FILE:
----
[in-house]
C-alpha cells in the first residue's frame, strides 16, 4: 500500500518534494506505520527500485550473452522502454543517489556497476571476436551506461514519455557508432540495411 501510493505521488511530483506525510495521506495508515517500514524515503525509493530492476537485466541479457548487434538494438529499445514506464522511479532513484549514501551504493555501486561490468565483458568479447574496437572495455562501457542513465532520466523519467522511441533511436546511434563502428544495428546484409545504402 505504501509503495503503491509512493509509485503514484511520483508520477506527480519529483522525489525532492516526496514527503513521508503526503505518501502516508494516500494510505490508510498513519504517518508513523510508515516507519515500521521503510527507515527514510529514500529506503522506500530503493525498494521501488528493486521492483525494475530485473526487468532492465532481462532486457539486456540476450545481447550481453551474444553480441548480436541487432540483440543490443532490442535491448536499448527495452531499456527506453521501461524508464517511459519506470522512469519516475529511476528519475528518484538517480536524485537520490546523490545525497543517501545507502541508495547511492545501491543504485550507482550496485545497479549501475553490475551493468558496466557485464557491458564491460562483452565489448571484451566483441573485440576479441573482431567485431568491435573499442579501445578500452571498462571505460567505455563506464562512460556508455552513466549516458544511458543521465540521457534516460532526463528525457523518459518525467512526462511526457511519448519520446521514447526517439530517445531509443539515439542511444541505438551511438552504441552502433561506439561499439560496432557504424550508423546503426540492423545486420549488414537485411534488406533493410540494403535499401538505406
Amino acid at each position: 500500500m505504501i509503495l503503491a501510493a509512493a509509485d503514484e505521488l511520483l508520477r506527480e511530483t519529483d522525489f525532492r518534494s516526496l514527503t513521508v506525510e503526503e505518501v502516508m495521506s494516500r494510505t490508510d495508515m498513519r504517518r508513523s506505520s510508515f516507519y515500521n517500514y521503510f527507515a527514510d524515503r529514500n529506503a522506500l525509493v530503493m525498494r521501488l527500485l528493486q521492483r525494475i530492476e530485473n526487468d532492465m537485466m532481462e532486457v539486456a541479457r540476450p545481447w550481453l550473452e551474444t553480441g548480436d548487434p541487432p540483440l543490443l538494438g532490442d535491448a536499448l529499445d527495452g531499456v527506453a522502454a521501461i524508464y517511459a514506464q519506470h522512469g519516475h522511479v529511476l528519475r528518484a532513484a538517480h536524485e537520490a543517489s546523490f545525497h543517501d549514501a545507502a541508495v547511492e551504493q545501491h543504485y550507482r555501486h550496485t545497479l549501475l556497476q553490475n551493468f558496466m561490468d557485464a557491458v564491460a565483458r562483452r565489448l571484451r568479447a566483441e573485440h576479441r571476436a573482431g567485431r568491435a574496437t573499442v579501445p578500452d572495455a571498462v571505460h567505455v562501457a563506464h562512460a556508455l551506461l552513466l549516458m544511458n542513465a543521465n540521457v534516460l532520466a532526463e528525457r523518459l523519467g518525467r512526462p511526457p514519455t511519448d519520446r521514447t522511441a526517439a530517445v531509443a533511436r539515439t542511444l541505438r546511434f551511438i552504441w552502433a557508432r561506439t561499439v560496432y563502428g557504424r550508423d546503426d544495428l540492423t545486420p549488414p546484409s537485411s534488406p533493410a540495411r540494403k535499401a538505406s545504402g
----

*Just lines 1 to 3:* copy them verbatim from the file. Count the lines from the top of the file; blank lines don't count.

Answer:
[in-house]
C-alpha cells in the first residue's frame, strides 16, 4: 500500500518534494506505520527500485550473452522502454543517489556497476571476436551506461514519455557508432540495411 501510493505521488511530483506525510495521506495508515517500514524515503525509493530492476537485466541479457548487434538494438529499445514506464522511479532513484549514501551504493555501486561490468565483458568479447574496437572495455562501457542513465532520466523519467522511441533511436546511434563502428544495428546484409545504402 505504501509503495503503491509512493509509485503514484511520483508520477506527480519529483522525489525532492516526496514527503513521508503526503505518501502516508494516500494510505490508510498513519504517518508513523510508515516507519515500521521503510527507515527514510529514500529506503522506500530503493525498494521501488528493486521492483525494475530485473526487468532492465532481462532486457539486456540476450545481447550481453551474444553480441548480436541487432540483440543490443532490442535491448536499448527495452531499456527506453521501461524508464517511459519506470522512469519516475529511476528519475528518484538517480536524485537520490546523490545525497543517501545507502541508495547511492545501491543504485550507482550496485545497479549501475553490475551493468558496466557485464557491458564491460562483452565489448571484451566483441573485440576479441573482431567485431568491435573499442579501445578500452571498462571505460567505455563506464562512460556508455552513466549516458544511458543521465540521457534516460532526463528525457523518459518525467512526462511526457511519448519520446521514447526517439530517445531509443539515439542511444541505438551511438552504441552502433561506439561499439560496432557504424550508423546503426540492423545486420549488414537485411534488406533493410540494403535499401538505406
Amino acid at each position: 500500500m505504501i509503495l503503491a501510493a509512493a509509485d503514484e505521488l511520483l508520477r506527480e511530483t519529483d522525489f525532492r518534494s516526496l514527503t513521508v506525510e503526503e505518501v502516508m495521506s494516500r494510505t490508510d495508515m498513519r504517518r508513523s506505520s510508515f516507519y515500521n517500514y521503510f527507515a527514510d524515503r529514500n529506503a522506500l525509493v530503493m525498494r521501488l527500485l528493486q521492483r525494475i530492476e530485473n526487468d532492465m537485466m532481462e532486457v539486456a541479457r540476450p545481447w550481453l550473452e551474444t553480441g548480436d548487434p541487432p540483440l543490443l538494438g532490442d535491448a536499448l529499445d527495452g531499456v527506453a522502454a521501461i524508464y517511459a514506464q519506470h522512469g519516475h522511479v529511476l528519475r528518484a532513484a538517480h536524485e537520490a543517489s546523490f545525497h543517501d549514501a545507502a541508495v547511492e551504493q545501491h543504485y550507482r555501486h550496485t545497479l549501475l556497476q553490475n551493468f558496466m561490468d557485464a557491458v564491460a565483458r562483452r565489448l571484451r568479447a566483441e573485440h576479441r571476436a573482431g567485431r568491435a574496437t573499442v579501445p578500452d572495455a571498462v571505460h567505455v562501457a563506464h562512460a556508455l551506461l552513466l549516458m544511458n542513465a543521465n540521457v534516460l532520466a532526463e528525457r523518459l523519467g518525467r512526462p511526457p514519455t511519448d519520446r521514447t522511441a526517439a530517445v531509443a533511436r539515439t542511444l541505438r546511434f551511438i552504441w552502433a557508432r561506439t561499439v560496432y563502428g557504424r550508423d546503426d544495428l540492423t545486420p549488414p546484409s537485411s534488406p533493410a540495411r540494403k535499401a538505406s545504402g